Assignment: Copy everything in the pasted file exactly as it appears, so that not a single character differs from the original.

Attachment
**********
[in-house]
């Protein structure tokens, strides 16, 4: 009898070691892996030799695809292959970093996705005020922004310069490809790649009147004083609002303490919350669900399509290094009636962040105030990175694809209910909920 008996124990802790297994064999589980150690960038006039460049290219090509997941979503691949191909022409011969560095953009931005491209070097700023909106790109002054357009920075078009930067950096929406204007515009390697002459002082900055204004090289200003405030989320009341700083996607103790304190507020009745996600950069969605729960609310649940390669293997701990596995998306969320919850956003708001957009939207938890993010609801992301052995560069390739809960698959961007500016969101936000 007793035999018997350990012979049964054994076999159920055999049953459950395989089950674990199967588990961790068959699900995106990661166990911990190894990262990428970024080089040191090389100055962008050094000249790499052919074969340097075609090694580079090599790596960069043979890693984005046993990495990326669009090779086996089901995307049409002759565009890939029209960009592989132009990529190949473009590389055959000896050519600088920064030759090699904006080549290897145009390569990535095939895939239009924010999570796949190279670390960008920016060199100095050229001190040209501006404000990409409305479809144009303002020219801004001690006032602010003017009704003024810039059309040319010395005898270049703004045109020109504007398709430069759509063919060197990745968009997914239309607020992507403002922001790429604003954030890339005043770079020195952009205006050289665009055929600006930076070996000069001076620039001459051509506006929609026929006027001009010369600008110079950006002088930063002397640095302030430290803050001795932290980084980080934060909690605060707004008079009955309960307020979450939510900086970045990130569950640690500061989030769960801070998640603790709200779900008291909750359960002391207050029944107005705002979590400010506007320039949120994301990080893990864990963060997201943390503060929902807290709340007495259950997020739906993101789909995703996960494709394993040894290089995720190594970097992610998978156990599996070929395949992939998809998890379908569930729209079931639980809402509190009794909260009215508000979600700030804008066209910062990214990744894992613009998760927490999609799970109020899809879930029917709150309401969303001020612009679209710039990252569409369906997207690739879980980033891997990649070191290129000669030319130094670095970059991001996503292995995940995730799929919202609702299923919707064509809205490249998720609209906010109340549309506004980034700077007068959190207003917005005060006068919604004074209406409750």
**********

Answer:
[in-house]
């Protein structure tokens, strides 16, 4: 009898070691892996030799695809292959970093996705005020922004310069490809790649009147004083609002303490919350669900399509290094009636962040105030990175694809209910909920 008996124990802790297994064999589980150690960038006039460049290219090509997941979503691949191909022409011969560095953009931005491209070097700023909106790109002054357009920075078009930067950096929406204007515009390697002459002082900055204004090289200003405030989320009341700083996607103790304190507020009745996600950069969605729960609310649940390669293997701990596995998306969320919850956003708001957009939207938890993010609801992301052995560069390739809960698959961007500016969101936000 007793035999018997350990012979049964054994076999159920055999049953459950395989089950674990199967588990961790068959699900995106990661166990911990190894990262990428970024080089040191090389100055962008050094000249790499052919074969340097075609090694580079090599790596960069043979890693984005046993990495990326669009090779086996089901995307049409002759565009890939029209960009592989132009990529190949473009590389055959000896050519600088920064030759090699904006080549290897145009390569990535095939895939239009924010999570796949190279670390960008920016060199100095050229001190040209501006404000990409409305479809144009303002020219801004001690006032602010003017009704003024810039059309040319010395005898270049703004045109020109504007398709430069759509063919060197990745968009997914239309607020992507403002922001790429604003954030890339005043770079020195952009205006050289665009055929600006930076070996000069001076620039001459051509506006929609026929006027001009010369600008110079950006002088930063002397640095302030430290803050001795932290980084980080934060909690605060707004008079009955309960307020979450939510900086970045990130569950640690500061989030769960801070998640603790709200779900008291909750359960002391207050029944107005705002979590400010506007320039949120994301990080893990864990963060997201943390503060929902807290709340007495259950997020739906993101789909995703996960494709394993040894290089995720190594970097992610998978156990599996070929395949992939998809998890379908569930729209079931639980809402509190009794909260009215508000979600700030804008066209910062990214990744894992613009998760927490999609799970109020899809879930029917709150309401969303001020612009679209710039990252569409369906997207690739879980980033891997990649070191290129000669030319130094670095970059991001996503292995995940995730799929919202609702299923919707064509809205490249998720609209906010109340549309506004980034700077007068959190207003917005005060006068919604004074209406409750």